Two Key Opportunities in
Commercial Real Estate Today

The investment landscape today looks materially different than it did before the pandemic, across many asset classes and industries. For its part, commercial real estate held up remarkably well. Prices fell far less than in the wake of the 2008 financial crisis, and the market has retraced losses considerably over the past year. Pension funds and private-equity firms are once again spending record sums on buildings.

To be fair, however, the commercial real estate market looks a lot like the broader U.S. economy: some areas of the market are thriving and charting strong growth forecasts, while other areas are struggling to claw back to pre-pandemic levels.

The prices of malls and hotels, for instance, are down significantly, and in cities, office vacancy rates are at elevated levels. Looking ahead, loan defaults and foreclosures in these areas are expected to increase as forbearance periods end, the government withdraws fiscal support over time, and as lenders eventually lose patience. The upshot is that losses should be lower than originally expected, and far from losses experienced in the 2008 financial crisis.

In this somewhat fragmented market, Capital Hall Partners is naturally shifting focus to the real estate opportunities with more robust medium- to long-term outlooks. There are two key areas—detailed below—we think will produce strong growth opportunities now and over the next few years, if not longer.

Life Sciences Office, Lab, and Bio-Manufacturing Space

The life-sciences sector has been a significant bright spot in commercial real estate over the last year. The pandemic brought global attention to the critical importance of innovation in life sciences, pharmaceutical drug discovery, and it accelerated the commercialization of gene-based therapies. During the early 1990’s, the biotech industry made revolutionary scientific break-throughs in understanding our genetic makeup and DNA. Today, those break-throughs are being used to develop gene-based therapies for the treatment of numerous human disease and illness.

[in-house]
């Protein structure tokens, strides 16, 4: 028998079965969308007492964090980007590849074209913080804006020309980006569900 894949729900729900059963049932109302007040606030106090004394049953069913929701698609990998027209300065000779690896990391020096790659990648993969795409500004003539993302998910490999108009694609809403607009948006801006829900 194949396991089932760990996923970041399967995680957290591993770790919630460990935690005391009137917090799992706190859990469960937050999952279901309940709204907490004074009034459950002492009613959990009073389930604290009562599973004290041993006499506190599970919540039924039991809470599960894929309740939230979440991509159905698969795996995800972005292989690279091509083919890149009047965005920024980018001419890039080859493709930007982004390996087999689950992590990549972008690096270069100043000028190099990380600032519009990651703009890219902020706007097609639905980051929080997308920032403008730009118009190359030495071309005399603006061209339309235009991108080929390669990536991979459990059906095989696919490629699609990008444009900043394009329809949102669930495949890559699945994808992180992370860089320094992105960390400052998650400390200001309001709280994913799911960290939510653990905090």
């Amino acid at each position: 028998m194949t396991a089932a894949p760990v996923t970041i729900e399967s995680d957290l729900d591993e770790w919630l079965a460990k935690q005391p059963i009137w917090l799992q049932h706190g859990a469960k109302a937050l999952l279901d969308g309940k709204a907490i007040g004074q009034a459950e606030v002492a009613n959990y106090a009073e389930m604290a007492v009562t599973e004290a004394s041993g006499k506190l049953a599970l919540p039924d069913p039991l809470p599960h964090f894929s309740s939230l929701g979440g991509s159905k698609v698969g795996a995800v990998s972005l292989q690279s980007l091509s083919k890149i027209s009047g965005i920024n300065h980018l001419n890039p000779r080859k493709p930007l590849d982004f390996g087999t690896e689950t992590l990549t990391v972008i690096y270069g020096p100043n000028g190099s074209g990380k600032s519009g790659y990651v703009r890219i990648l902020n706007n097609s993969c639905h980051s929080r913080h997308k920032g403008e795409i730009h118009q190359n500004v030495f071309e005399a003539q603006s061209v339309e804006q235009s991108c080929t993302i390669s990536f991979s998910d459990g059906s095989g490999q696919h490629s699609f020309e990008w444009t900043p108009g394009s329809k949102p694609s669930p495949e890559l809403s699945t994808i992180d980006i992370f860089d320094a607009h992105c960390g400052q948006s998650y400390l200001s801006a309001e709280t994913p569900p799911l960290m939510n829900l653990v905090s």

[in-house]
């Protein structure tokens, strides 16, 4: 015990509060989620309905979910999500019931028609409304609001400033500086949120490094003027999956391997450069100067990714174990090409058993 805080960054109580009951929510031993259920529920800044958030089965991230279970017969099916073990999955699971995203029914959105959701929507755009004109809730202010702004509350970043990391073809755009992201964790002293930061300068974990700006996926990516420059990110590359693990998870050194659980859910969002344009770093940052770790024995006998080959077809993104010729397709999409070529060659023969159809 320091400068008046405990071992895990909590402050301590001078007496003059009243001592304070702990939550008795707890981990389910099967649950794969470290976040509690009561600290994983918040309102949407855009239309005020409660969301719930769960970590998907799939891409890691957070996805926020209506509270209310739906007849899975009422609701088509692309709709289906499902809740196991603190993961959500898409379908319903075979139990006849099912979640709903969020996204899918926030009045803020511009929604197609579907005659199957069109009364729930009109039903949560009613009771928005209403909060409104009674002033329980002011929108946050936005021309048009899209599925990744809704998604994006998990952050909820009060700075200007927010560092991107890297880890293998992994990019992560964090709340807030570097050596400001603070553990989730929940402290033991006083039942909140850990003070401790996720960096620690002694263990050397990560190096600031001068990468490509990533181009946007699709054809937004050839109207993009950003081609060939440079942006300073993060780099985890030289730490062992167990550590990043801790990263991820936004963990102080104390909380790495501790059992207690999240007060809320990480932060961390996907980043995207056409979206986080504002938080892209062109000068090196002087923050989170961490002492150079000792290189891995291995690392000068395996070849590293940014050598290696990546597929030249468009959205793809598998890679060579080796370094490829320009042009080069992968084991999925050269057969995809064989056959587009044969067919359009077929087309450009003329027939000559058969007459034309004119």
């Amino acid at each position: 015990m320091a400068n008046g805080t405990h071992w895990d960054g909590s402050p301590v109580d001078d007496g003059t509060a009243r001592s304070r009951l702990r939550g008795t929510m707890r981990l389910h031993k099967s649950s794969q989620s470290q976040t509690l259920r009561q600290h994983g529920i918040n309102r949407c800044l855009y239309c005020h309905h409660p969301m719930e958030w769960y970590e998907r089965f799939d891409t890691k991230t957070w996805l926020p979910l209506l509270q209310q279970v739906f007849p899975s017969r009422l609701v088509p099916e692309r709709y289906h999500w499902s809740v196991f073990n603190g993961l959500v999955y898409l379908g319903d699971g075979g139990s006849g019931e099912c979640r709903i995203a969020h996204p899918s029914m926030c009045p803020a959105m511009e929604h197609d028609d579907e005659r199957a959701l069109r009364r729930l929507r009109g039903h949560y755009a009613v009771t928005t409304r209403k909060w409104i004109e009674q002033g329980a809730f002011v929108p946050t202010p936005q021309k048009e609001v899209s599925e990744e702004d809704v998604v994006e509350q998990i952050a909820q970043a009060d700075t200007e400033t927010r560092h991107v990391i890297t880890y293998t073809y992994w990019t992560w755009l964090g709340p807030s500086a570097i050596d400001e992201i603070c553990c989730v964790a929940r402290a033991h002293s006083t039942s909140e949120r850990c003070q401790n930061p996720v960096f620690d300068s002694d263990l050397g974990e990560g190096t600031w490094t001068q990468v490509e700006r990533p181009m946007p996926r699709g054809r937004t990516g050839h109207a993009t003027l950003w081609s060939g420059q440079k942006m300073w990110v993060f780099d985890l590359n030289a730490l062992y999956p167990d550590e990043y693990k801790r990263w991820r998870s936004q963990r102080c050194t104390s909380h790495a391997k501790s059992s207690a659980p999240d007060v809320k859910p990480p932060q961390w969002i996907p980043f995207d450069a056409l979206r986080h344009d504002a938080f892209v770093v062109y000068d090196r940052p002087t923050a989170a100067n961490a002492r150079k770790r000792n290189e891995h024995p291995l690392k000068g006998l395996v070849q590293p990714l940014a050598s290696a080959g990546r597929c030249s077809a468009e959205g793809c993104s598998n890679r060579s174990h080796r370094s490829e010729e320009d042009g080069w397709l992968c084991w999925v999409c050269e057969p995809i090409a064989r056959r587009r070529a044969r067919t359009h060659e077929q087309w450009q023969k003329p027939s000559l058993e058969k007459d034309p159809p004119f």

Demand is on the rise. 131 life sciences companies went public via IPO in 2020, raising over $22 billion globally. This is roughly triple 2019 figures. Venture capital funding in the space also reached record levels at $22.5 billion, representing a 39% increase over 2019.

We know one of the biggest trends over the last year was in the shifting of work from offices to home. But scientists cannot develop drugs and therapies from home offices. They need physical lab space, with specialized designs, ventilation, and other key secure infrastructure measures.

Life Sciences Office, Lab, and Bio-Manufacturing Space

Logistics and Warehouses

In the first half of 2020—which was also in the throes of the pandemic—demand for big warehouses surged 51% (according to Colliers International). For sites 750,000 square feet or larger, net absorption came to 34.3 million square feet in the first six months of 2020, which is more than double the total amount recorded for all of 2019. The shift towards e-commerce and away from ‘just in time’ inventory management led many companies to scramble for warehouse spaces to use as logistics centers for processing, packaging, and shipping digital orders.

Amazon, of course, was at the center of this accelerated push. The company leased nearly 30 million square feet in the first half of 2020 alone, and was estimated to occupy some 100 million square feet across the U.S. by the end of last year. All told, Amazon has over 600 facilities in the U.S. alone and has been a huge driver of employment in the sector over the last decade:

Change in Employment Over the Past Decade

Investor interest is on the rise. More recently, foreign property investors—who once focused on urban markets, skyscrapers, and urban shopping corridors—are shifting their focus to suburban and urban warehouses and logistic centers for “last-mile” delivery of retail products. According to a report in the Wall Street Journal, a subsidiary of France’s AXA Investment Managers bought a majority stake in 27 U.S. logistics facilities from Cabot Properties for $875 million last December. Germany’s Allianz Real Estate announced it had purchased a 49% stake in a U.S. logistics portfolio in partnership with Crow Holdings, and the National Pension Service of Korea bought 23 warehouses last year in a $2 billion deal with Stockbridge Capital Group.